One of the year’s hottest new engines almost never happened.
In early 2011, as Fiat was developing a strategy for Chrysler and deciding where to spend scarce product development funds, the 707-hp Hellcat Hemi V-8 debuting in the 2015 Dodge Challenger and Charger didn’t make the cut.
The project was shelved and engineers scattered to work on other projects, said Chris Cowland, Chrysler’s director of advanced and SRT powertrain.
Still, the idea for a new and superpowerful Hemi engine wouldn’t die among the SRT team, which continued to lobby for the engine. Four months later, Chrysler’s product development committee reversed its decision.
Even though the first Hellcat-powered Challengers and Chargers have yet to be sold, the payback already has been enormous. The Hellcat Challenger arrives at dealerships in a few weeks, and the Charger version is scheduled for the first quarter of 2015.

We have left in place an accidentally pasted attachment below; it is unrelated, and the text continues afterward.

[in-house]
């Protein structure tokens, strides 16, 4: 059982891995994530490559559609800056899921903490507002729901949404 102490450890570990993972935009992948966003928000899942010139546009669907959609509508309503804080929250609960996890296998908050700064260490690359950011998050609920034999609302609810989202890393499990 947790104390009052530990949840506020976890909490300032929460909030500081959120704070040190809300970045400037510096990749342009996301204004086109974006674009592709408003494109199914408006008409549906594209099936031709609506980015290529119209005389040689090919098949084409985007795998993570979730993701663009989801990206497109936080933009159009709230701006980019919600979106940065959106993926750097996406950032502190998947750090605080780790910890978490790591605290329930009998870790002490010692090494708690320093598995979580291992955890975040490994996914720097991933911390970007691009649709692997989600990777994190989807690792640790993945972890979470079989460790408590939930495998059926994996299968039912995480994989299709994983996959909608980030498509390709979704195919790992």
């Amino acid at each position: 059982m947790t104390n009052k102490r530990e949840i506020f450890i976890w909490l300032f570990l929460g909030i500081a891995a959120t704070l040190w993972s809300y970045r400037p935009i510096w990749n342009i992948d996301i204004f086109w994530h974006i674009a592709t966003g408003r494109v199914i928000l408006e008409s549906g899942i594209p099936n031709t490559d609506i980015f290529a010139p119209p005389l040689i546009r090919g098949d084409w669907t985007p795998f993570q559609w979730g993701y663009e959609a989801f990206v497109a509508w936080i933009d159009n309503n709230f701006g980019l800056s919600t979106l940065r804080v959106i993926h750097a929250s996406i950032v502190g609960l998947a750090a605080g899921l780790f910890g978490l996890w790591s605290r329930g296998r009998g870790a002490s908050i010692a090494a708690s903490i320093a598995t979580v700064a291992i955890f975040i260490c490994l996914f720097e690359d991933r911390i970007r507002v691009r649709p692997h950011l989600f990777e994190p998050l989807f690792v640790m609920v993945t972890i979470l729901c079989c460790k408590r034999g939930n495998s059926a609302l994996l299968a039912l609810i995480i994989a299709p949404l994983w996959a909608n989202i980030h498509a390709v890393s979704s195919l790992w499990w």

Never mind the engine’s incredible power ratings, the highest ever for a regular production engine in a Detroit car. The Hellcat has probably already paid for itself by helping recast the Dodge division as Fiat Chrysler’s performance brand. You can’t buy the kind of publicity the Hellcat has generated.
Chrysler’s PR maestros have played the Hellcat for all it is worth. The engine has been an Internet sensation. Nearly every word, tire-shredding photo and sound bite of the snarling exhaust has been gobbled up by octane junkies.
Cowland recently explained how Chrysler engineers coaxed the 707 hp and 650 pounds-feet of torque out of the Hemi V-8.
It took a lot more, he said, than just dropping a beefy supercharger between the cylinder heads. “Ninety-one percent of the content in the Hellcat is new,” Cowland said. And some of the engine’s new parts are intriguing.
To reach the 700-hp target, Cowland said, Chrysler engineers knew they had to optimize every part and every system in the engine.